"In an organizational hierarchy, every employee will rise or get promoted to his or her level of incompetence."
The biggest reason the Peter Principle happens is that leaders believe that someone who was great in their current role will automatically succeed after being promoted.
To avoid this, founder and former CEO of Intel, Andy Grove, coined the term, Task Relevant Maturity:
"How often you monitor should not be based on what you believe your subordinate can do in general, but on his experience with a specific task and his prior performance with it – his task relevant maturity…as the subordinate's work improves over time, you should respond with a corresponding reduction in the intensity of the monitoring.”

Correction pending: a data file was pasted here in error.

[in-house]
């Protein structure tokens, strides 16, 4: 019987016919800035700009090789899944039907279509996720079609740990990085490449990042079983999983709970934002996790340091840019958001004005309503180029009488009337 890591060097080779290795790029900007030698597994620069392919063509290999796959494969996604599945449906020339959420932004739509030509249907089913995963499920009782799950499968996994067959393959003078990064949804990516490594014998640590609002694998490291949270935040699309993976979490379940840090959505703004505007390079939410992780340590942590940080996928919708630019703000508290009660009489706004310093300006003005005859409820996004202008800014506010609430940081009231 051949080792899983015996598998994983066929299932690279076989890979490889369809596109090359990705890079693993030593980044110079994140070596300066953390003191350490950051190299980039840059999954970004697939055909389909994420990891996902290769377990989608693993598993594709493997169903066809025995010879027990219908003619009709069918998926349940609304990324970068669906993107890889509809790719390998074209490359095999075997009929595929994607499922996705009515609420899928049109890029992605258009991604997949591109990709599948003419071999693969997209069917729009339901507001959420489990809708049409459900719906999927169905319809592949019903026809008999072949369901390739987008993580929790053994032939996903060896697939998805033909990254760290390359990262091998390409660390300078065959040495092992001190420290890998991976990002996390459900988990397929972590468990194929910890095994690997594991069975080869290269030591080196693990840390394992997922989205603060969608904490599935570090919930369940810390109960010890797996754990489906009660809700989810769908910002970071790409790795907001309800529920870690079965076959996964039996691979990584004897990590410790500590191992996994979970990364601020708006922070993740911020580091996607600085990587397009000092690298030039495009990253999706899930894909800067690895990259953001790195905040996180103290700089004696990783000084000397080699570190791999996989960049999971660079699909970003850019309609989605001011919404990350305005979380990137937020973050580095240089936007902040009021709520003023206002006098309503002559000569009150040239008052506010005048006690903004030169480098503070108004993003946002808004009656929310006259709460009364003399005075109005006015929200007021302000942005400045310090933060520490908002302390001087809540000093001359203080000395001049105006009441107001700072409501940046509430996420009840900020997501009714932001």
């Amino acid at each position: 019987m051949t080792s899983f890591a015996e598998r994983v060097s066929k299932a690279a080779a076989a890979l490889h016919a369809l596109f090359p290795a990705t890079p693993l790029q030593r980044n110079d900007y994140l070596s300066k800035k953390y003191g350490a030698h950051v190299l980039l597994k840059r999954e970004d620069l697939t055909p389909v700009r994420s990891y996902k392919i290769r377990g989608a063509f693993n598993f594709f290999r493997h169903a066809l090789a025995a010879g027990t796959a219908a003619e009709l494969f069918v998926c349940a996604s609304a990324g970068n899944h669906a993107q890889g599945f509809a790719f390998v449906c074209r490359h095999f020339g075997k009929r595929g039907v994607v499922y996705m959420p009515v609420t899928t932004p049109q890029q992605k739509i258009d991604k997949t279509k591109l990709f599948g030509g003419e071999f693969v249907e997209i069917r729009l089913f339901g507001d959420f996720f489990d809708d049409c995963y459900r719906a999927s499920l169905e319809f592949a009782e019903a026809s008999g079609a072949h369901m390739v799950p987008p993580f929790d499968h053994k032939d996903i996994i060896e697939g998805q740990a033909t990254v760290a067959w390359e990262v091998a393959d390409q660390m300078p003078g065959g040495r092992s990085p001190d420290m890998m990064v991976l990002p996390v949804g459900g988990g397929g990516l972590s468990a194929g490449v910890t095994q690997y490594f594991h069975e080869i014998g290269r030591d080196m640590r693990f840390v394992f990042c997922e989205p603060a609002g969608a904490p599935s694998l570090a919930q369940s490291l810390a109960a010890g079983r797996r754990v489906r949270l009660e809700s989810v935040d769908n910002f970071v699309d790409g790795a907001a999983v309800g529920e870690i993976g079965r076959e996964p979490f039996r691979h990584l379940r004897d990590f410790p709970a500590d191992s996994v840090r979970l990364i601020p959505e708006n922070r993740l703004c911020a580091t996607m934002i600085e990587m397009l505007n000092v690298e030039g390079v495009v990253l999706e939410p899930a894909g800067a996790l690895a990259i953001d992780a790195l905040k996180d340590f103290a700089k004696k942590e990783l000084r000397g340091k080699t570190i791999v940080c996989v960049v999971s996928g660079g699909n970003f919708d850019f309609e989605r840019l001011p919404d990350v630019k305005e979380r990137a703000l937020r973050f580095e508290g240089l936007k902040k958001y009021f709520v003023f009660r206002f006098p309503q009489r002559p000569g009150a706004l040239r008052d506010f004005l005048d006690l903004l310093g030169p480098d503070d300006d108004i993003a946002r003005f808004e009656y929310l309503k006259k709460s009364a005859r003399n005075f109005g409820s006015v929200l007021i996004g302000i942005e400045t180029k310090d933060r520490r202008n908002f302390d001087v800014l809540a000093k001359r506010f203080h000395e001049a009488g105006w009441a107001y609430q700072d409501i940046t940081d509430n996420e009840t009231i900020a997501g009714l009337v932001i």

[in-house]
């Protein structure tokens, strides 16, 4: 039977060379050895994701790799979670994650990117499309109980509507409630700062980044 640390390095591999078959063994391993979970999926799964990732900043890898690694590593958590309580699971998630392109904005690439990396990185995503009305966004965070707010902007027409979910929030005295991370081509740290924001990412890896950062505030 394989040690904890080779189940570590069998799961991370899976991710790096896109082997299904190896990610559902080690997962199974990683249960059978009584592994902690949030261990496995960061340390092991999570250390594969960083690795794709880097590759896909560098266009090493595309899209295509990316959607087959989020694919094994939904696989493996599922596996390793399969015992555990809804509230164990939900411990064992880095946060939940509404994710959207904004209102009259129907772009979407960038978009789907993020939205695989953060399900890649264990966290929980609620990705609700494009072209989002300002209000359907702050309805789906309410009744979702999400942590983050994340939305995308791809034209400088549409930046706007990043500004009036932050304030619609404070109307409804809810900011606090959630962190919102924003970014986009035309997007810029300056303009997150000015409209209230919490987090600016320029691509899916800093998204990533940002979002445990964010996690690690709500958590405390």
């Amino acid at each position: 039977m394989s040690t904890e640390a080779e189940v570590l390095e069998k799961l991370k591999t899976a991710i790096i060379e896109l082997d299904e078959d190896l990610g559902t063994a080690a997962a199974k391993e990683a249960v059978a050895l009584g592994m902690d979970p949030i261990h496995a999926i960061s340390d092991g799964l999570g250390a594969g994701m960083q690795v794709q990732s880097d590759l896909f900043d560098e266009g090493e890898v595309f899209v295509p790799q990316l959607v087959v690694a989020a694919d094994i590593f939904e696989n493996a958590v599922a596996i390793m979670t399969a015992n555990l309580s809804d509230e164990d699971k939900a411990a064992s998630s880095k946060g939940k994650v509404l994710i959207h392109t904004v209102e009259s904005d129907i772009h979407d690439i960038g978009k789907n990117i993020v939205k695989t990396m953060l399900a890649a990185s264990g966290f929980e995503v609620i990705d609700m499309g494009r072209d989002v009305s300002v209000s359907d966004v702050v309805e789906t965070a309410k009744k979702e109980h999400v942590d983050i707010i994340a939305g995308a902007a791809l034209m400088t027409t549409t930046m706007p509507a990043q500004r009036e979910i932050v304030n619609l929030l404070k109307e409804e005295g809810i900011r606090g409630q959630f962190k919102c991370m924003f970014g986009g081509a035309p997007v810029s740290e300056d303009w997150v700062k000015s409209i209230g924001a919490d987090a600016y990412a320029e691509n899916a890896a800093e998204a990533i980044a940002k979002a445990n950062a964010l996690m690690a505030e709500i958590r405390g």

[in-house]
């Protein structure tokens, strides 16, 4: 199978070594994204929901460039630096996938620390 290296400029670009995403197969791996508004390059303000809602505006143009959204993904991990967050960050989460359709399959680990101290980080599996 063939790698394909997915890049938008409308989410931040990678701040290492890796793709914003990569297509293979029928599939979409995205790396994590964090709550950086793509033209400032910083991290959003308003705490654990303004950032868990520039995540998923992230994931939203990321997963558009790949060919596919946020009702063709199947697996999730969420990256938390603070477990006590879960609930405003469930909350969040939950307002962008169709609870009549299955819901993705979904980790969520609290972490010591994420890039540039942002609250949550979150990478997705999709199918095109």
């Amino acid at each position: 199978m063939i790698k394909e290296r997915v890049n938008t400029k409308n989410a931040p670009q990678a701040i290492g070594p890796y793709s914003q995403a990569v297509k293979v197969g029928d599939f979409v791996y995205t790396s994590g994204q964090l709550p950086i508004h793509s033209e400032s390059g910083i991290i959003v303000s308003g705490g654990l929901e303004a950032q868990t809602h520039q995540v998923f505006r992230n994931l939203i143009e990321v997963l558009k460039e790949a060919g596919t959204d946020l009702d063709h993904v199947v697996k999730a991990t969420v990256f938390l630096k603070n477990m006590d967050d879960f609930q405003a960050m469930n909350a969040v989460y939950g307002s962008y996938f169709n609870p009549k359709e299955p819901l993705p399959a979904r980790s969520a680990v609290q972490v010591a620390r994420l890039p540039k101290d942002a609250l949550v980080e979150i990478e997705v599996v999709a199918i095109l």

This chart, from Grove's timeless leadership classic, High Output Management, can help you understand how to apply it to your team:
Improve Task Relevant Maturity with your one on ones
Who has time for all these one on one coaching sessions? You do. When you promote someone, their one on ones become all the more important.
Use that time you set aside on your calendar to focus on their questions and concerns, and your feedback and coaching on how they're doing. You'll be amazed how quickly someone's performance can improve with this modest investment of your time.
Schedule them more often.
For someone you trust well and seems happy in their role, you may have decreased your frequency of one on ones with them. When you promote someone like that, you need to have the meetings much more often again.
Just like you'd spend more time with a new hire, you should do the same for an existing team member in a new role. This is especially true for a change as big and dramatic as being a new manager.
Set an agenda together.